Now, a month later, the stars are out in full force. Next weekend, Lady Gaga will lead a top cast (Paul McCartney, Stevie Wonder) for a special version of Together at Home concerts. She also appeared in Elton John’s charitable extravagance, The iHeart Living Room Concert for America, which aired in the United States last month on television and radio. This features higher production values than a shaking smartphone and metallic sound. Billie Eilish performs “Bad Guy” on a sofa alongside her producer brother Finneas O’Connell on acoustic guitar, with family photos on a table behind them. It’s an informal setting and a nicely stripped down musical arrangement. But Eilish’s whispered singing style sounds like it’s been professionally processed and mixed.
Like John Lennon in his ill-begotten promotional film for “Imagine,” fantasizing about a world without possessions in a white grand piano in his Surrey palace, celebrity attempts at unity can backfire. Alicia Keys suffers from a touch of Lennon-itis at Elton John’s charity concert, singing her homeless anthem, “Underdog”, on a purple piano in a perfect living room with what looks like a magnificent Californian view outside.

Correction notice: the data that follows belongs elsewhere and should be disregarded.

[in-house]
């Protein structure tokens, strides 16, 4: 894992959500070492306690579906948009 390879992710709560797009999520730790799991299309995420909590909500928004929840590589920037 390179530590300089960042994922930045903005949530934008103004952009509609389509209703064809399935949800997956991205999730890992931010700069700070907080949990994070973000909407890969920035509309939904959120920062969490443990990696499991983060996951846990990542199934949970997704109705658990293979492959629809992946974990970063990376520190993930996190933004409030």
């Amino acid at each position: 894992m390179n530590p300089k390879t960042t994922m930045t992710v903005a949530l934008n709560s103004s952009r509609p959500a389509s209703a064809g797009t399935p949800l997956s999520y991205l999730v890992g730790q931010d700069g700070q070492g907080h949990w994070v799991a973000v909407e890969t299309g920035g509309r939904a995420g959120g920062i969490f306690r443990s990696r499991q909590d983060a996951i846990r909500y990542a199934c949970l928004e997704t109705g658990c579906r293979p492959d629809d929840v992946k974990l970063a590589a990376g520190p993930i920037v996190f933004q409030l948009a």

Low production values give a stronger sense of authenticity. Héloïse Letissier from Christine and the Queens does without the modern singer’s microphone stand in a mini-set recorded in a Parisian studio: her stage presence is intact. Meanwhile, sequestered in his Colorado home in the Rocky Mountains, Neil Young directed home concert films under the name Fireside Sessions. Filmed in grainy truth on a digital camera, they show him playing indoors on an upright piano or outdoors with a guitar near a campfire. Songs like “I Am a Child” by Buffalo Springfield and On the beach‘S “See the Sky About to Rain” delves deep into her vast discography, sung without amplification in her distinctly pink chirp.
Young’s cameraman is his wife, actor Daryl Hannah. She is invisible; but other celebrity spouses play a bigger role in the gigs of their other halves. Nicole Kidman hosts her husband Keith Urban’s professional country-rock as a backing dancer. John Legend’s wife, model Chrissy Teigen is the co-star of his concert Together at Home, perched on her piano in a towel with a glass of rosé offering witty, unattended commentary on the music and their family life. (The caption hurriedly concludes after her remark: “I told you I wanted a third baby, you said no.”)
Most of these online concerts are full of musical clichés about music as a healing force. My favorite performance carries a more subtle message of optimism. This is Devendra Banhart’s cover of “Sports Men”, a song by pioneer Japanese singer-songwriter Haruomi Hosono, performed as part of a benefit show for musicians affected by Covid-19 organized by the American label Light in the Attic. Banhart performs in a book-lined room of his California home on electric guitar, humming the lyrics in a soft, idiosyncratic phrasing, like so late at night. Hope is implied rather than openly expressed: Hosono, the song’s creator, is the grandson of the only Japanese survivor of the Titanic.